Indeed, that distinguished theologian and scholar might have felt complimented at being considered in the same light that Saint Paul was considered by the pagan Festus, mad because of his learning. "Paul [said Festus], thou art beside thyself much learning doth make thee mad. And Paul said: I am not mad, most excellent Festus, but I speak words of truth and soberness" (Acts, xxvi.24‑25). The letters of all these early friars show them to have been gentlemen, as well as possessed of truly priestly characters and scholarly attainments. In regard to their spirit of religious discipline and observance, of which the Belgian clergyman could have known nothing — for he refused to associate with them — no more need be said than that one marvels why he was so critical when it is remembered that only two of them were then in Kentucky, and that they lived •some twenty miles apart. Wilson was at Saint Ann's; Tuite near Bardstown. It is still more strange to find Father Nerinckx's biographer claiming that he had "formed a correct idea of the state of affairs at St. Rose's," when St. Rose's did not exist, and proving his contention by Bishop Spalding who states precisely the reverse of what Maes cites him to establish.24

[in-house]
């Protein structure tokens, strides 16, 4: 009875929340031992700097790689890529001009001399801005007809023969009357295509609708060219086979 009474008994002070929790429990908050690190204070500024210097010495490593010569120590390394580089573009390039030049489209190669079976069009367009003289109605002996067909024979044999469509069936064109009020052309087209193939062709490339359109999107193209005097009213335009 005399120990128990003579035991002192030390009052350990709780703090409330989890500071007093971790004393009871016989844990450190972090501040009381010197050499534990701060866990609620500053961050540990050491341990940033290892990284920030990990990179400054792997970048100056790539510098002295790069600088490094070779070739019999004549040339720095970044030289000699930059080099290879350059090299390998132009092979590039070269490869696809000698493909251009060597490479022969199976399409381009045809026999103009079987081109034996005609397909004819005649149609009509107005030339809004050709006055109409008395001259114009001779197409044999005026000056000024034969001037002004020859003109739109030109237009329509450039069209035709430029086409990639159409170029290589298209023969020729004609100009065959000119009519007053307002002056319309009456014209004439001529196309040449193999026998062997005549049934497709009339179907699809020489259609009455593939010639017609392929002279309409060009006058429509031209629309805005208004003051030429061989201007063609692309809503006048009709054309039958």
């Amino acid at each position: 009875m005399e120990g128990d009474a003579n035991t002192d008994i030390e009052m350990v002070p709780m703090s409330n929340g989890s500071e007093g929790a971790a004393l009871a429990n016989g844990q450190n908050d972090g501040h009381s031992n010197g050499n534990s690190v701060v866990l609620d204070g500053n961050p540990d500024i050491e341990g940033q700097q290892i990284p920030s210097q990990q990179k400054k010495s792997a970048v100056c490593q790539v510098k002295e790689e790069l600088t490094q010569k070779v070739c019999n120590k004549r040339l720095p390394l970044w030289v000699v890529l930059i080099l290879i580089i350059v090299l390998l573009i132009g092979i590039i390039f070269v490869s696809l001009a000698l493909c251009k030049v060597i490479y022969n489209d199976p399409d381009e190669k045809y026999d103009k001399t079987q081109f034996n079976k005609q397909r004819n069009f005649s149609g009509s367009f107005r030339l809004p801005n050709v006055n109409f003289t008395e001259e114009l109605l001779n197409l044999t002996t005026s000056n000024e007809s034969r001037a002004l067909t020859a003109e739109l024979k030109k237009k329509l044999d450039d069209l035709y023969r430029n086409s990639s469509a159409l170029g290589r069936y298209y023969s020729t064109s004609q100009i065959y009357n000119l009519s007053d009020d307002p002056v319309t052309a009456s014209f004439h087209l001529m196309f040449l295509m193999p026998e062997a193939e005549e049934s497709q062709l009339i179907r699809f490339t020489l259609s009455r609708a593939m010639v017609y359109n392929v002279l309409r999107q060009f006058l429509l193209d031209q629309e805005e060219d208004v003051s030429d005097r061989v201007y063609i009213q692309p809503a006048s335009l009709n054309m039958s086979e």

p29 A living, nay, an inspiriting tradition in the province of Dominicans which they established tells us that those early fathers were scrupulously exact in the duties of their state of life; and that they sought, even under the most adverse circumstances, to carry out the rules and constitutions of their Order. Owing to the fact that they wrote but seldom, and to the destructive agencies of time, we have few documents bearing directly on this subject. Fortunately, however, we have enough distinctly to establish the truth of this tradition. In 1816, for instance, the Master General writes to congratulate the little band of religious on their spirit of observance. Then, an extract, in Italian, from a letter of the Provincial to Rev. John A. Hill, gives us a very pretty and illuminating account of their life, their studies and their labors on the missions. It informs us that their religious discipline and observance were all that could be desired. Community life, after the convent of Saint Rose had been established, was rigidly kept up in accordance with the rule. The choral office and the devotions of the institute were observed most religiously. The community frequently rose at midnight — never later than four in the morning. Community life was perfect. The beds were of hard straw. Even the canonical tonsure was worn by those not out on the missions; although, for prudence' sake, this practice was afterwards discontinued. Considering the trying labors and the circumstances of time and place, the Order's regulations for abstinence were perhaps followed too rigidly for the each of the community. The country was new and unsettled; eggs and butter, even vegetables, were scarce; fish almost an unknown luxury, cheese entirely so. Corn bread was the fathers' chief mainstay of life. Their beverage for breakfast and supper was warm milk fresh from the cow; for dinner it was usually water.25